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“He who is forgiven little, loves little”


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Now one of the Pharisees was requesting Him to dine with him, and He entered the Pharisee’s house and reclined at the table. And there was a woman in the city who was a sinner; and when she learned that He was reclining at the table in the Pharisee’s house, she brought an alabaster vial of perfume, and standing behind Him at His feet, weeping, she began to wet His feet with her tears, and kept wiping them with the hair of her head, and kissing His feet and anointing them with the perfume. Now when the Pharisee who had invited Him saw this, he said to himself, “If this man were a prophet He would know who and what sort of person this woman is who is touching Him, that she is a sinner.”

And Jesus answered him, “Simon, I have something to say to you.”And he replied, “Say it, Teacher.” “A moneylender had two debtors: one owed five hundred denarii, and the other fifty. When they were unable to repay, he graciously forgave them both. So which of them will love him more?” Simon answered and said, “I suppose the one whom he forgave more.” And He said to him, “You have judged correctly.” Turning toward the woman, He said to Simon, “Do you see this woman? I entered your house; you gave Me no water for My feet, but she has wet My feet with her tears and wiped them with her hair. You gave Me no kiss; but she, since the time I came in, has not ceased to kiss My feet. You did not anoint My head with oil, but she anointed My feet with perfume. For this reason I say to you, her sins, which are many, have been forgiven, for she loved much; but he who is forgiven little, loves little.” Then He said to her, “Your sins have been forgiven.” Those who were reclining at the table with Him began to say to themselves, “Who is this man who even forgives sins?” And He said to the woman, “Your faith has saved you; go in peace.”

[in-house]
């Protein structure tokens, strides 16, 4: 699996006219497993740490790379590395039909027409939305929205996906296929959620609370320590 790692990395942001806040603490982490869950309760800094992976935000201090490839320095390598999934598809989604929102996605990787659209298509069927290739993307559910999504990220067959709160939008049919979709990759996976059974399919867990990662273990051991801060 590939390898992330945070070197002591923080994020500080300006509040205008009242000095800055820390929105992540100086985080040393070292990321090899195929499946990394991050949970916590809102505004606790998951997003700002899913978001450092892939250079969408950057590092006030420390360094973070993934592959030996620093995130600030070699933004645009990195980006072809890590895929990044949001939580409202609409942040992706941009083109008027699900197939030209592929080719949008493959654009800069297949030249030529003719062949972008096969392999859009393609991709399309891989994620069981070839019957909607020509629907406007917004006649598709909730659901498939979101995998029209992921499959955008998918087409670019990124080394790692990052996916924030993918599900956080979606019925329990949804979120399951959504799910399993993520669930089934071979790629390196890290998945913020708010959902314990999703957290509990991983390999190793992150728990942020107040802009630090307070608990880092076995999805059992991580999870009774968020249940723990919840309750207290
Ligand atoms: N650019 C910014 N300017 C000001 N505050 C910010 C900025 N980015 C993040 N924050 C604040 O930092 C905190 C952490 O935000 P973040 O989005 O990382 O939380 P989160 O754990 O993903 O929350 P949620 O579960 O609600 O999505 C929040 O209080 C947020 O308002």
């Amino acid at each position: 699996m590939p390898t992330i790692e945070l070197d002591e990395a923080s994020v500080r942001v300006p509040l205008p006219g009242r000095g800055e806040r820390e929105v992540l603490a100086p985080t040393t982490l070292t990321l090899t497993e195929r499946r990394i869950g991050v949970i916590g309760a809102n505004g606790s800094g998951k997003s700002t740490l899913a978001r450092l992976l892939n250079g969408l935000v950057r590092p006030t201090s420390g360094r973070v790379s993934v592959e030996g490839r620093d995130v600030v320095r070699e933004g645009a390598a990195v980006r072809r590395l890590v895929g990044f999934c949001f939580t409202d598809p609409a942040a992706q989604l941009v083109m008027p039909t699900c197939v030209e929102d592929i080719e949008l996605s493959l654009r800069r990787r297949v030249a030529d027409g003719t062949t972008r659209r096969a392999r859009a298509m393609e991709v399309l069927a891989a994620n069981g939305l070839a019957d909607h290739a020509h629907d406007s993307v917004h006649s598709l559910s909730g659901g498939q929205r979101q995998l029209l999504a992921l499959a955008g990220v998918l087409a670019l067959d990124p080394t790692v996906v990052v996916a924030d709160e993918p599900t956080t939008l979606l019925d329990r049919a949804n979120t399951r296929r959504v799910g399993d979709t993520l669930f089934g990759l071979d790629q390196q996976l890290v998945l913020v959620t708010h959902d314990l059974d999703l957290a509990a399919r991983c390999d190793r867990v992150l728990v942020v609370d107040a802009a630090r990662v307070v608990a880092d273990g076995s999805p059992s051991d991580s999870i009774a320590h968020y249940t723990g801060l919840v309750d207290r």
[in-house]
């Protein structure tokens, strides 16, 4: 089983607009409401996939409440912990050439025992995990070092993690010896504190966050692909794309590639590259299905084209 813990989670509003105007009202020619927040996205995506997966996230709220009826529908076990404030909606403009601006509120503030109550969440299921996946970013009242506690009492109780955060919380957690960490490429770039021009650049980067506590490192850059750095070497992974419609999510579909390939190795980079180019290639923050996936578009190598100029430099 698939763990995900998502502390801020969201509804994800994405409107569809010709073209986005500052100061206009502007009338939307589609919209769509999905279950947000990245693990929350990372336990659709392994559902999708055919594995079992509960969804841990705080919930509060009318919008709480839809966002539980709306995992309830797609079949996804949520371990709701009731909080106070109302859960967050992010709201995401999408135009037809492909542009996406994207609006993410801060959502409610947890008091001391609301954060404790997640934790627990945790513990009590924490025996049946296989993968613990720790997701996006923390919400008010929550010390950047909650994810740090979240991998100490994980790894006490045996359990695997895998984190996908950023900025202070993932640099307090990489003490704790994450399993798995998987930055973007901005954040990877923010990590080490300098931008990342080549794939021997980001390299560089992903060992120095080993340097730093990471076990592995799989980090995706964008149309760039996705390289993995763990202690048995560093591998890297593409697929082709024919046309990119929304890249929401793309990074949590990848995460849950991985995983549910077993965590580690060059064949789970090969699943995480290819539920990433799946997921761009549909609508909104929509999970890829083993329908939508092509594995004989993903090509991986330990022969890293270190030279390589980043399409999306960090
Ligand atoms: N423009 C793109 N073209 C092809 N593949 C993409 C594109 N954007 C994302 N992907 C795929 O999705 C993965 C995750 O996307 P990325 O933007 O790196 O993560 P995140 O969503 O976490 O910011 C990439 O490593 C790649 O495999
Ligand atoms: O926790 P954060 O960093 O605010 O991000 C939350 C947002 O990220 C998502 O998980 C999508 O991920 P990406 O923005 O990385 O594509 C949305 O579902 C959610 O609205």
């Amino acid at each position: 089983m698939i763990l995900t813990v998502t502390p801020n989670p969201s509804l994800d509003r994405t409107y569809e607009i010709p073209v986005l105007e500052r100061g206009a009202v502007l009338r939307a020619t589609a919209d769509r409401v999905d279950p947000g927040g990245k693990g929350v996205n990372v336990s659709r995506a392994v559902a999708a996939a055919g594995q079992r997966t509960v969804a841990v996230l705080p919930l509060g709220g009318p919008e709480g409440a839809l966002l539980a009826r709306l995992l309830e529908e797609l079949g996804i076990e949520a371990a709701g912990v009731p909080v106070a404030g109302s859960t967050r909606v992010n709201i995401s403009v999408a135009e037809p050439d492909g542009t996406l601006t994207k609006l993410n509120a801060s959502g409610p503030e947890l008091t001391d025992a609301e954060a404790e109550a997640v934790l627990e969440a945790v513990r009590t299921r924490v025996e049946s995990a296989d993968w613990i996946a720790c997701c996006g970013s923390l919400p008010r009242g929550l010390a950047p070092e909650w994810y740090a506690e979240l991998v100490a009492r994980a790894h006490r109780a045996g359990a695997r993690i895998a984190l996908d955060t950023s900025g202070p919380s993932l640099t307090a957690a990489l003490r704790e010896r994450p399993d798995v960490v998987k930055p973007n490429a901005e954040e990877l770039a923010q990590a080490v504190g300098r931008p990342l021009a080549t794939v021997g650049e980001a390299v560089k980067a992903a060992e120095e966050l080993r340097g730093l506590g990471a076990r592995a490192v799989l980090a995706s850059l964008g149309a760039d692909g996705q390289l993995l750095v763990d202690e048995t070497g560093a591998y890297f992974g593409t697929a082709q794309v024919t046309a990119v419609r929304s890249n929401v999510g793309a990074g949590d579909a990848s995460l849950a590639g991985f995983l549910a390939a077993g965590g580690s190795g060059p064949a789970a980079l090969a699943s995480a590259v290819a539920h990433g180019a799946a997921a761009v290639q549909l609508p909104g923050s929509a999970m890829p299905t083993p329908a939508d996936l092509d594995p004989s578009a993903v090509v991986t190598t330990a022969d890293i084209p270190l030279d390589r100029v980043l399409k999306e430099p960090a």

Luke 7:36–50

This is why depravity needs to be the cornerstone of every gospel presentation:

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Without a quickened awareness of our depravity, we are Pharisees at best, though most of us are far worse. The best we can approach is a religious performance that brings glory to us and leaves us looking down on everybody else, just the way many Christians today look down on the rest of society, the Pharisee gazing down on the abortion doctor and the pervert.

Jesus knew Pharisees well, and He didn’t like them. Far better to Him was the sinful woman who burst in at the home of a Pharisee named Simon and threw herself at Jesus’ feet. Jesus said to him: “Do you see this woman? I entered your house; you gave me no water for my feet, but she has wet my feet with her tears and wiped them with her hair. . . . Therefore I tell you, her sins, which are many, are forgiven—for she loved much. But he who is forgiven little, loves little” (Luke 7:44, 47).

Awe and gratitude drive the true Christian life and draw us joyfully to God’s grace in Christ. It is from the pit of our lost condition that we gaze up toward a God so high and perfect in His holiness. But from that vantage point we come to see fully at least one of those four dimensions of the cross that Paul would long to have us know: its height. The cross of Christ then rises up to span the full and vast distance that marks how far short we are of the glory of God, and that cross becomes exceedingly precious in our eyes.

—Richard D. Phillips, What’s So Great about the Doctrines of Grace? (Reformation Trust, 2008), 31–32.



Posted 2013·11·22 by David Kjos
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Posted in: Forgiveness · Gospel of Luke · Grace · Gratitude · Hypocrisy · Richard Phillips · Total Depravity · What’s So Great about the Doctrines of Grace?

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